This is part three of a four-week series concerning writers who have found themselves to be challenged concerning their work but who have overcome such criticism to become acclaimed successes. If you wish to read part one, click here and for part two, click here.
When a man from El Paso, Texas, named Gene Roddenberry came up with the idea for Star Trek, television executives hadn't known what to think. It had taken Roddenberry nearly two years of negotiating before NBC agreed to the show. Roddenberry made not one, but two pilots, and the show premiered on September 8, 1966.
In the final season, Roddenberry had offered to take a job with less pay in the hopes that his show could be moved into to the time slot he had wanted. Unfortunately, the audience was lacking, and after three seasons of low ratings, NBC pulled the plug on Captain Kirk and his brave crew. When NBC had not offered to work with Roddenberry on moving the show's slot, he accepted a job as a staff producer at MGM. His work with MGM, however, did not last long thanks to his first and only project entitled Pretty Maids All In a Row.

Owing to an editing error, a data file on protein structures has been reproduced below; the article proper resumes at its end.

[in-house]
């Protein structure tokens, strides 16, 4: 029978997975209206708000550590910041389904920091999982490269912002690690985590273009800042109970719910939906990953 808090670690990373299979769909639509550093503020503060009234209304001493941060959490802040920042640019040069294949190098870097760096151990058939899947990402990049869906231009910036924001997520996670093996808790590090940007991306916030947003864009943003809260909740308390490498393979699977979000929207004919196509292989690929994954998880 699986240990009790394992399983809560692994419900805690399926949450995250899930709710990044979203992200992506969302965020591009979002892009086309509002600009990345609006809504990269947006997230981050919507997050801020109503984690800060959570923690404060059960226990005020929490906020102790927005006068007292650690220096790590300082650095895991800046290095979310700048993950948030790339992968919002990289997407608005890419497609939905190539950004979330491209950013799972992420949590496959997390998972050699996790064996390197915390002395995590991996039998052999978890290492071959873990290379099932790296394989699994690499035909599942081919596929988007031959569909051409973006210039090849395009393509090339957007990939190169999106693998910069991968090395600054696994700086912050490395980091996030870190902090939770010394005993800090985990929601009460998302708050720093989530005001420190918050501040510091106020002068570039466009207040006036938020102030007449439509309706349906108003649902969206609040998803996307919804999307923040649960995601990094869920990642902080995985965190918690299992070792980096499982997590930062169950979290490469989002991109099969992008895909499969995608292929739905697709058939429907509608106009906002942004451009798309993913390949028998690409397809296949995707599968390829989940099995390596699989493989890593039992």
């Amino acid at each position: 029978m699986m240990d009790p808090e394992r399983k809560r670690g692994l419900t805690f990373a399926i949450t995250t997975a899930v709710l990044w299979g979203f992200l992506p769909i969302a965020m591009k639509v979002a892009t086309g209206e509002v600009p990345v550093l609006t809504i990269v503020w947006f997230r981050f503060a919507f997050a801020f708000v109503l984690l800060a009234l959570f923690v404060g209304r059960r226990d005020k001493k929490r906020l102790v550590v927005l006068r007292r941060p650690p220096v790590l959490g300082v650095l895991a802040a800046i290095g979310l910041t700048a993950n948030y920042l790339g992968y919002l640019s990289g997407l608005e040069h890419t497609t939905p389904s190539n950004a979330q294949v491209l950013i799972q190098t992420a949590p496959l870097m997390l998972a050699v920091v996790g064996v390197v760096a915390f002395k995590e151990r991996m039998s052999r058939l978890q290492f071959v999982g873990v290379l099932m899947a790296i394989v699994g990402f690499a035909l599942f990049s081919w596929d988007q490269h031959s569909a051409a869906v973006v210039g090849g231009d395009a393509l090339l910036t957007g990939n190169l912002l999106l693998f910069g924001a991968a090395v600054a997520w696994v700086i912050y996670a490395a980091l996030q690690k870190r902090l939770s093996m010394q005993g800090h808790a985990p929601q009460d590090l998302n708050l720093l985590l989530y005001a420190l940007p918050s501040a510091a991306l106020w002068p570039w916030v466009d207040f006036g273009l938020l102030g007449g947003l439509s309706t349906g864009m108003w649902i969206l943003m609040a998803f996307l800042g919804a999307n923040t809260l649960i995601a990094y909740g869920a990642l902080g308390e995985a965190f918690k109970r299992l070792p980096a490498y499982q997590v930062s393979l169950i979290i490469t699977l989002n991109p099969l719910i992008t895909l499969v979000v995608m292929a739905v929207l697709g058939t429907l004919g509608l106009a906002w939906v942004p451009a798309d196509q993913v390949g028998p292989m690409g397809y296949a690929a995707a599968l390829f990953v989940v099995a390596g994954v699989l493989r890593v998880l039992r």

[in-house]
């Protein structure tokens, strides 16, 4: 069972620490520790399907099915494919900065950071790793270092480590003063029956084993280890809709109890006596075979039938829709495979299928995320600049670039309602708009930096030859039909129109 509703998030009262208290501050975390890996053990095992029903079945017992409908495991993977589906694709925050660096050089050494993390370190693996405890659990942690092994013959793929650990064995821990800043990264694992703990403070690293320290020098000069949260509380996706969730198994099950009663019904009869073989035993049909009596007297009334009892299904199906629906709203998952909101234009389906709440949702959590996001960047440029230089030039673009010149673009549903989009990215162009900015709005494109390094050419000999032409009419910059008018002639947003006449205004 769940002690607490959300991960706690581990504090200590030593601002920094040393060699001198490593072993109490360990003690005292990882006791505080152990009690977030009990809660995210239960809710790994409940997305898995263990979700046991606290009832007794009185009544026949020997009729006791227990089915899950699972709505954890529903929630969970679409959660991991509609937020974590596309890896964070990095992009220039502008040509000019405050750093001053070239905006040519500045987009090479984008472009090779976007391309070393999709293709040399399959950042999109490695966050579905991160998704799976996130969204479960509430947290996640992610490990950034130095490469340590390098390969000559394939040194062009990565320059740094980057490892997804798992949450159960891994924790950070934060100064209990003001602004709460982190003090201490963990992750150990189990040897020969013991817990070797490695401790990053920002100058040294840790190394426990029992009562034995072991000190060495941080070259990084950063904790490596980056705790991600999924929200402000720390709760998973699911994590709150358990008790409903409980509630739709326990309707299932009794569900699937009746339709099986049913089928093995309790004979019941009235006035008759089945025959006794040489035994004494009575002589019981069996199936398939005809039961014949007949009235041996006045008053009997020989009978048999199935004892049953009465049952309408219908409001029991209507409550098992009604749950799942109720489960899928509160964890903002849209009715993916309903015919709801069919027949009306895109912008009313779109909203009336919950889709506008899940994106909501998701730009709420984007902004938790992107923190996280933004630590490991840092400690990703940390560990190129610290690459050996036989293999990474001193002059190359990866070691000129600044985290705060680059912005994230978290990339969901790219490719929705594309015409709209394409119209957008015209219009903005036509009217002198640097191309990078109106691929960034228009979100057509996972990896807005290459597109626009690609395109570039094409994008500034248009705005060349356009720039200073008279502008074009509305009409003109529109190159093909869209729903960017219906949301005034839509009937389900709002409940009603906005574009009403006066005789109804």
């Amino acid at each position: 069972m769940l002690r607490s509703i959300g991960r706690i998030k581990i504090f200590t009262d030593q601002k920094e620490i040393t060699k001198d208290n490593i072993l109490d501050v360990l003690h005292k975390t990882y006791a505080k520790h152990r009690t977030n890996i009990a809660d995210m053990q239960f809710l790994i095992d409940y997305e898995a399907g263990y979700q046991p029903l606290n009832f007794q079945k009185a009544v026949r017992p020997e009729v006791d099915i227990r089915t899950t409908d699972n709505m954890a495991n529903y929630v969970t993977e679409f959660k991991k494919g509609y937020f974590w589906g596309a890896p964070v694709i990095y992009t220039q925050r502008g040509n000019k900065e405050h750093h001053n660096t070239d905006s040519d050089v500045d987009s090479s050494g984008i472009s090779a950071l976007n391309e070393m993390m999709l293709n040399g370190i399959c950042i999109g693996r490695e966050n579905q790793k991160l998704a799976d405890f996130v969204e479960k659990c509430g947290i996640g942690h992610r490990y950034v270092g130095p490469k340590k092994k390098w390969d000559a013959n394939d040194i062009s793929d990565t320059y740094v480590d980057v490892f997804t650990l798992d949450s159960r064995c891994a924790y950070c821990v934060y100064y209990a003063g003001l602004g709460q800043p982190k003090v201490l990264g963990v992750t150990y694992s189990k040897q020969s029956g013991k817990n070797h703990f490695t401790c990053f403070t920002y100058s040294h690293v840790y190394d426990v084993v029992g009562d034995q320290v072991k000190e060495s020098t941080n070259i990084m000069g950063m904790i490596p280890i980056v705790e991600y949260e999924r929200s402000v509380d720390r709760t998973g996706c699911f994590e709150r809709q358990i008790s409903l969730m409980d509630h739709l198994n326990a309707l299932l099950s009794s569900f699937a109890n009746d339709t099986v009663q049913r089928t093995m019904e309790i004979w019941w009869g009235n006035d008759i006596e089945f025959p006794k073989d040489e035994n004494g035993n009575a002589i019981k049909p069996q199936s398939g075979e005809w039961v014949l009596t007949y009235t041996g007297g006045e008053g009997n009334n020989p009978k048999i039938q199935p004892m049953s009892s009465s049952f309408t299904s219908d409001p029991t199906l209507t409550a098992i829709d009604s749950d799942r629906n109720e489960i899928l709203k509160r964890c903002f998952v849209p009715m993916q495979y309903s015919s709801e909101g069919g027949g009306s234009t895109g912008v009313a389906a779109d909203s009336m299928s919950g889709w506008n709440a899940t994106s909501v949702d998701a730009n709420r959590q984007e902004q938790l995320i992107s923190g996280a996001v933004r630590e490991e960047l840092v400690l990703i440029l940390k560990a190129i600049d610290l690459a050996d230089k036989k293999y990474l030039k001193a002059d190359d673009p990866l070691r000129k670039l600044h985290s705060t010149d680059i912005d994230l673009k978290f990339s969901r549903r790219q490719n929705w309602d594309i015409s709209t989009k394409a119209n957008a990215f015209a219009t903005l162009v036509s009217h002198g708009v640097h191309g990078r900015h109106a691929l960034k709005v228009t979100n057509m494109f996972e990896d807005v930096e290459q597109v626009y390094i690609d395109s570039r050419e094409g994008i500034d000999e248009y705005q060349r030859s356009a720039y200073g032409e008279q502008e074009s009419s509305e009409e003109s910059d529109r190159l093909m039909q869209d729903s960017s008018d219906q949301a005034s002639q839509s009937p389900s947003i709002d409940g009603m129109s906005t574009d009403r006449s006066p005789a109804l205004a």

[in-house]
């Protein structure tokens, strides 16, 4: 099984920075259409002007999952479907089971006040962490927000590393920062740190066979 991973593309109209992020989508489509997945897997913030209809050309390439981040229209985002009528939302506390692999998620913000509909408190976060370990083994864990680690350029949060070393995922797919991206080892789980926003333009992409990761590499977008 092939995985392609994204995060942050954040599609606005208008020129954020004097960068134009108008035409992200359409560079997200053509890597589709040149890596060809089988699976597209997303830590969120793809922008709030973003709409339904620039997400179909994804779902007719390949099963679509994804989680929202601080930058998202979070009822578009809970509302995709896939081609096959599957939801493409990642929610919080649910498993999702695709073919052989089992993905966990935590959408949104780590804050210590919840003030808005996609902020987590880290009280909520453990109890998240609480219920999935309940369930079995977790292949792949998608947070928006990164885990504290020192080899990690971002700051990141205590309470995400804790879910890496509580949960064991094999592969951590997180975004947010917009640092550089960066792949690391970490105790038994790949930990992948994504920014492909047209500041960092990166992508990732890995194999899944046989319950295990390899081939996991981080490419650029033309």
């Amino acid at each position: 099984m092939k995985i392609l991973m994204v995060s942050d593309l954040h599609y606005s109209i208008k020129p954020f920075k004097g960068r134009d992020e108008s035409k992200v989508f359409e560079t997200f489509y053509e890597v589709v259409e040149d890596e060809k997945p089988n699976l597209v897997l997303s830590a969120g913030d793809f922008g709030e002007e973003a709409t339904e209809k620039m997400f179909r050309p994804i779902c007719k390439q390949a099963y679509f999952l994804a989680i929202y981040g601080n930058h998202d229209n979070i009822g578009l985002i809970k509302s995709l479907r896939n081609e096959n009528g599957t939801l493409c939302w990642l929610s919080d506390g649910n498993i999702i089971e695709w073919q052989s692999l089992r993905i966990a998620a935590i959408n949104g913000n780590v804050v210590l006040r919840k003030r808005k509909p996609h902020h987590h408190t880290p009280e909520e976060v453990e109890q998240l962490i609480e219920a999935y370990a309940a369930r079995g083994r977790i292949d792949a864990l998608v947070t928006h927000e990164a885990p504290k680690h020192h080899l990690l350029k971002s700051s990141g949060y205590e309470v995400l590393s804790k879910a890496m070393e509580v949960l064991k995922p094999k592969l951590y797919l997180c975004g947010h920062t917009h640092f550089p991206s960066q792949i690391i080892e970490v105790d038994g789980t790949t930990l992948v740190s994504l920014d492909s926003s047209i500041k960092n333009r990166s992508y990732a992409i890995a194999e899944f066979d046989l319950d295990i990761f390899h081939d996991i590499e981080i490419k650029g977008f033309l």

Working with Paramount, Roddenberry produced Star Trek: The Motion Picture, but after attempting to pitch a sequel involving the John F. Kennedy assassination, he was moved to simply a consultant position. Though he was allowed input regarding the scripts and details, Harve Bennett (Roddenberry's replacement) was allowed to not accept Roddenberry's suggestions, and Bennett took full advantage of that clause.
Today, Roddenberry's fans are global, numbering in the millions. Through their support, he was able to secure his own star on the Hollywood's Walk of Fame. He even has an asteroid and a crater on Mars named after him! He passed away in 1991 leaving a legacy of science fiction, exploration, and discovery to millions.
To find out more about Gene Roddenberry, please visit the following sites:
The Musuem of Broadcast Communications: Gene Roddenberry